my has most unbounded reliance in their young commander, and dream of nothing out victory under his direction. Responses of the States. Ohio.--Cincinnati, July 8. --The new Ohio regiments will commence recruiting immediately, and camps are being established in different parts of the State for their reception. Recruiting has materially improved within the last few days, and over 500 privates on furlough have reported at Camp Chase. More are reporting every day. Indiana--Indianapolis, July 8.--Governor Morton's call for eleven additional regiments and six batteries of artillery, although only published yesterday morning, has been responded to in the most hearty and confident manner. From over thirty counties, military organizations have responded to the call. From Fortress Monroe. Fortress Monroe, July 8. --A flag of truce returned to-day from a cruise up the York river. At Cumberland were found 90 of our wounded soldiers. They were brought a mile away
New Bern (North Carolina, United States) (search for this): article 5
earty and confident manner. From over thirty counties, military organizations have responded to the call. From Fortress Monroe. Fortress Monroe, July 8. --A flag of truce returned to-day from a cruise up the York river. At Cumberland were found 90 of our wounded soldiers. They were brought a mile away, when the rebels compelled us to return them to the hospital where we found them. All quiet on the James river. From Gen. Burnside. The following letter, dated Newbern, N. C., July 2d, is published in the Philadelphia Press: Burnside's entire corps d'armee is in motion, bound inland somewhere. Your readers will be surprised to hear that three divisions are now in motion from this place, and more to come. You will hear good news from Burnside, Parke, Foster, and Reno very soon. The troops are overjoyed to think that they are about to follow our gallant Burnside into a victorious field once more. Gen. Marcy's estimate of M'Clellan's loss in the rec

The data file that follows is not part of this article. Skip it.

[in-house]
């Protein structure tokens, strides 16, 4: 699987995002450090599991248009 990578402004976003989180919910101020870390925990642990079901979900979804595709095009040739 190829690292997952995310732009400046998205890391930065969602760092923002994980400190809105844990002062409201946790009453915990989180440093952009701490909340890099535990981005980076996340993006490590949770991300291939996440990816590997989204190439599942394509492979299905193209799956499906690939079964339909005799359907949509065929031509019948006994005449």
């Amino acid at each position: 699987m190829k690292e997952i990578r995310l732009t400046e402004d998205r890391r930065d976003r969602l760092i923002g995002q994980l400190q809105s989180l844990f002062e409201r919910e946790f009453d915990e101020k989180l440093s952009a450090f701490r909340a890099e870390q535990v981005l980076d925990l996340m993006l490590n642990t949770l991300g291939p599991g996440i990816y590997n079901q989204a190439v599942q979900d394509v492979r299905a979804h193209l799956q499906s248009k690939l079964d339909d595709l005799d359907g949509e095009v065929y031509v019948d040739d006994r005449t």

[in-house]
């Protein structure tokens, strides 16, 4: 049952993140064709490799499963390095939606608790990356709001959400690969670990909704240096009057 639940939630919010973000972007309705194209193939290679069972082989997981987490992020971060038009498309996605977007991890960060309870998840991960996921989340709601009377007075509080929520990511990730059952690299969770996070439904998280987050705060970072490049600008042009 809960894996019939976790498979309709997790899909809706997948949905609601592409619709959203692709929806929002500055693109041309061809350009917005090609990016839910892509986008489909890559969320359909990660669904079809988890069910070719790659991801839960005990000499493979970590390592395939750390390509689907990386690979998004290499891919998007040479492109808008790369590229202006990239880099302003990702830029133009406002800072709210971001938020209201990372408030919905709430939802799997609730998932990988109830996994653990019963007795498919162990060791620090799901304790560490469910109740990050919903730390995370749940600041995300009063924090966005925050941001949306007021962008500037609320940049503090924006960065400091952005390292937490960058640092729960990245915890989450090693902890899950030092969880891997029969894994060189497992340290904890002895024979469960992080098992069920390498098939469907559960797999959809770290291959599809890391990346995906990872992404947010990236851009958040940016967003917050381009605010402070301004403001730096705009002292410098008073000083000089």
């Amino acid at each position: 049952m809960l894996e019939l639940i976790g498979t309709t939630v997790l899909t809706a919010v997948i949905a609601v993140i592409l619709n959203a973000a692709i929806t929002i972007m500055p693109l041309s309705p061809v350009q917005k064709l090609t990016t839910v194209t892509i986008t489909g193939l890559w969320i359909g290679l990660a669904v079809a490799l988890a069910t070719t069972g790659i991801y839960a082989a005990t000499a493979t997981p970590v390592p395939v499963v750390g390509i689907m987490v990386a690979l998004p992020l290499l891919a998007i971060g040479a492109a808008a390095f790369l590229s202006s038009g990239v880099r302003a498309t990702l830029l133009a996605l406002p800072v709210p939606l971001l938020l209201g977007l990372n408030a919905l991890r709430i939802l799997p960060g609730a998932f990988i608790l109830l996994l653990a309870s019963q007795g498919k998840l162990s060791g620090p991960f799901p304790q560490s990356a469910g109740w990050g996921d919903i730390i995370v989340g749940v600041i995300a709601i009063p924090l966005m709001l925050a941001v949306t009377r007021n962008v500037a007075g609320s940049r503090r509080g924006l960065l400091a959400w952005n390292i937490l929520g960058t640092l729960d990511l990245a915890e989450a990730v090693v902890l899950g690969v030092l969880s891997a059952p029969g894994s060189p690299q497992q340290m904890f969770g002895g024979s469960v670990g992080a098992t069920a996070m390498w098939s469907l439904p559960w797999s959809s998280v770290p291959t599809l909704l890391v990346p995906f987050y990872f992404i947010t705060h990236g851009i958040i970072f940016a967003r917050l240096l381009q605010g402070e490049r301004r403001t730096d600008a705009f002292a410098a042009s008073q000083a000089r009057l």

Washington (United States) (search for this): article 5
nto a victorious field once more. Gen. Marcy's estimate of M'Clellan's loss in the recent battles.[correspondence of the New York Tribune.] I understand that Gen. Marcy, Chief of McClellan's staff, estimates the entire loss of McClellan's army at $30,000. A Federal wagon train was attacked by a small hand of Confederate guerrillas, near Flint Hill, Va, on Monday. A panic among the teamsters ensued, but subsequently the Confederates were driven off. Senator Dixon left Washington city on Monday, for Connecticut, to raise a regiment of troops. About 1,600 rebel prisoners are now confined in the islands in New York harbor. Feeling in New York. A letter in the Philadelphia Inquirer, dated July 5, says: There are thousands of sorrowing hearts beating with painful suspense, as the long lists of killed, wounded, and missing, which are now beginning to find their way into the newspapers, give no sign of the fate of loved ones who are known to have been i
1 2 3 4 5 6 ...